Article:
Combustible Celluloid
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With: Valeria Bruni Tedeschi, Blerta Cahani, Martin Compston, Sanije Dedja, Carlo Delle Piane, Silvana De Santis, Gary Maitland, William Ruane, Filippo Trojano
Written by: Ermanno Olmi, Abbas Kiarostami, Paul Laverty
Directed by: Ermanno Olmi, Abbas Kiarostami, Ken Loach
MPAA Rating: Unrated
Language: English, Albanian, Italian, with English subtitles
Running Time: 115
Date: 02/14/2005

Tickets (2005)

3 1/2 Stars (out of 4)

Citizen Train

By Jeffrey M. Anderson

Compilation films rarely work out as a cohesive whole; the best we can hope for is that one of the segments will stand on its own, as is the case with Wong Kar-wai's The Hand (from Eros) and Martin Scorsese's Life Lessons (from New York Stories). But the new film Tickets holds up well from beginning to end, mainly because the three directors attempted to work together in a seamless fashion, blending one sequence into the next. The entire film takes place on board a train; Italian director Ermanno Olmi (The Tree of Wooden Clogs) begins with a heartbreaking tale of a grandfatherly Italian professor (Carlo Delle Piane) mooning over the beautiful assistant (Valeria Bruni Tedeschi) who took care of his needs during a business trip. Sitting in the first class dining car, he eventually turns his sights toward more immediate matters. Abbas Kiarostami (Taste of Cherry, The Wind Will Carry Us) takes the reins for another story about an ex-soldier (Filippo Trojano) who now fulfils the whims of a bossy general's widow (Silvana De Santis). His dissatisfaction peaks when he meets a couple of teenage girls from his hometown. Finally, Ken Loach (My Name Is Joe, Sweet Sixteen) directs a trio of Glasgow football (soccer) fans (Martin Compston, William Ruane and Gary Maitland) headed for a big game, when they encounter a troubled Albanian family (also featured in the first episode). Each plays like a short story ought to play, but their moods and tones are all linked. Ironically, my favorite director of the three, Kiarostami, turns in the weakest link; it does not connect as well as the other two, and it has troublesome continuity issues concerning the girls spending too much time in the bathroom. These are minor quibbles, however, and the bulk of his segment -- as well as the rest of the film -- is worth cherishing.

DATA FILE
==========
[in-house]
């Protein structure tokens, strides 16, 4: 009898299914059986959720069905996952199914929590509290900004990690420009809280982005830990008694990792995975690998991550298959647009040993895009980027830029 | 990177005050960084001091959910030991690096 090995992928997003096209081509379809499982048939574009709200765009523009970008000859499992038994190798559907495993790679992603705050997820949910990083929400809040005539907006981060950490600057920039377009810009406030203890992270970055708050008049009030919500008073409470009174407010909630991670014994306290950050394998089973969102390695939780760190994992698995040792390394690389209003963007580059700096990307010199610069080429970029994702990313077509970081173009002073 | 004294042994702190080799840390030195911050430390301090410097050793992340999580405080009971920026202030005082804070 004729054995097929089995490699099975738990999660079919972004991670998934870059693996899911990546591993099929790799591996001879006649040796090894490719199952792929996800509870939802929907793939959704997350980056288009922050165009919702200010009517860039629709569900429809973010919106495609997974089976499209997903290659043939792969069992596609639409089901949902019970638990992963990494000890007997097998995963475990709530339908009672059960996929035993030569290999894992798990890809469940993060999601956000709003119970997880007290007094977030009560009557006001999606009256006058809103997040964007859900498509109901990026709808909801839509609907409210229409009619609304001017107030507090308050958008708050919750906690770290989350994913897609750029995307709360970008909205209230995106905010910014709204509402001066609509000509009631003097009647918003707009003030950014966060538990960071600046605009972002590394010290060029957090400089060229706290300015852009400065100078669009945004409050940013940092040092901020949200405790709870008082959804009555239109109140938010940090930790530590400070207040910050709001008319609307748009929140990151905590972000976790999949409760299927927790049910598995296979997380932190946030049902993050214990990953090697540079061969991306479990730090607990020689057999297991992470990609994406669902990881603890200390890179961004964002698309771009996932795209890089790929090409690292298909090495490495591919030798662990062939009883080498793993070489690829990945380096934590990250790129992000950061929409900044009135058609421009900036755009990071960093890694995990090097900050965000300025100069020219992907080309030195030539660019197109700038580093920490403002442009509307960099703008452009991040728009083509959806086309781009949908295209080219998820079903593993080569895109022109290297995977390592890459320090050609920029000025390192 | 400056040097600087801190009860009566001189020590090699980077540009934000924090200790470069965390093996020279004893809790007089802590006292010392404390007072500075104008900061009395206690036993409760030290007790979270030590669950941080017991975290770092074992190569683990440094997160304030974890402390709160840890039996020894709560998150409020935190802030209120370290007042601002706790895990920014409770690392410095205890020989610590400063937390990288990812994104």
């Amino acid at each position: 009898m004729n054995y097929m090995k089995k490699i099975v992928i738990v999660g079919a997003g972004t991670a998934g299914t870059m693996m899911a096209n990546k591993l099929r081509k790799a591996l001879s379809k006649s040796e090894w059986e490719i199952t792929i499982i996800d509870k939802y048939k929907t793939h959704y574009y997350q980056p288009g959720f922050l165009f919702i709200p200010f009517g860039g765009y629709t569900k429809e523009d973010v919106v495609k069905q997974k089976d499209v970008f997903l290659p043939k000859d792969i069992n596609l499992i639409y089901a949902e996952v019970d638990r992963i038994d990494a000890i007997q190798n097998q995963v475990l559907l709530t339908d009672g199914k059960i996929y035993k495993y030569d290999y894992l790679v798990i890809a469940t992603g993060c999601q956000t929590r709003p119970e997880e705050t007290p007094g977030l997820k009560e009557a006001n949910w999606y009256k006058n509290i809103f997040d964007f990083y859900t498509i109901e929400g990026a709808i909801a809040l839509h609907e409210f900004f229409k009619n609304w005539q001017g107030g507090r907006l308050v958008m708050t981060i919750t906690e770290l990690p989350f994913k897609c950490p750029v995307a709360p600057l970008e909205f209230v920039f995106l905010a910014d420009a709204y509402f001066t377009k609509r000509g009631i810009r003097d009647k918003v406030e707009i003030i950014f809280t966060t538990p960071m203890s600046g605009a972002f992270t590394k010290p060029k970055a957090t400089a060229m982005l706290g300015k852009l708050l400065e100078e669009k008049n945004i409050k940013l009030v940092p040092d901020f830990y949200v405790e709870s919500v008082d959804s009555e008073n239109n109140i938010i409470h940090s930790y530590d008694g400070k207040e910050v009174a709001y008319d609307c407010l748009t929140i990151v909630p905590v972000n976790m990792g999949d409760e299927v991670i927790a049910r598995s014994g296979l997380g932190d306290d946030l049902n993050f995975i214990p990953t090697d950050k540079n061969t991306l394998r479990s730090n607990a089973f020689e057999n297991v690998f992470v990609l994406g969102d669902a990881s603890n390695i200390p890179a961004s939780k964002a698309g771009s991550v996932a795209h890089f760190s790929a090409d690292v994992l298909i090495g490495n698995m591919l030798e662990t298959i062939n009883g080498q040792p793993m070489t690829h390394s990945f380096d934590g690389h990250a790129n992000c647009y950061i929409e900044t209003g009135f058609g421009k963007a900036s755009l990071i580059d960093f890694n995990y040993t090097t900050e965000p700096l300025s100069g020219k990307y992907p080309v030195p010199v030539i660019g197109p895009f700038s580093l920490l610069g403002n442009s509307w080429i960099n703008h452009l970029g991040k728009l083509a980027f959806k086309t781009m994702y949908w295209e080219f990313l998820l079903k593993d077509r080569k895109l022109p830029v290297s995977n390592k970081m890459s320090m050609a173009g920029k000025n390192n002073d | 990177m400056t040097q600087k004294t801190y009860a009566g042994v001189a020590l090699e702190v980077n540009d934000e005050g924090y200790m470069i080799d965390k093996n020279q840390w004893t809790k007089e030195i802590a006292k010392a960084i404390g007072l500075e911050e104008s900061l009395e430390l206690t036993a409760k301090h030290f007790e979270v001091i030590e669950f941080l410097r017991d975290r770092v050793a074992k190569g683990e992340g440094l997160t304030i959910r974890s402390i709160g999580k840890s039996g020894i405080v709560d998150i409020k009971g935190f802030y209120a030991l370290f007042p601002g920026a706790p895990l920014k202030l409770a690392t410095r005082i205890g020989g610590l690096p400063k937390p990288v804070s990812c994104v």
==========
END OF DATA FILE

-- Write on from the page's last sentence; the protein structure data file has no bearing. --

DVD Details: Facets' excellent 2006 DVD release comes with an above average making-of documentary, actually filmed on the set (without the usual clips-n-talking heads). There's also a booklet with biographies and filmographies of the three directors.

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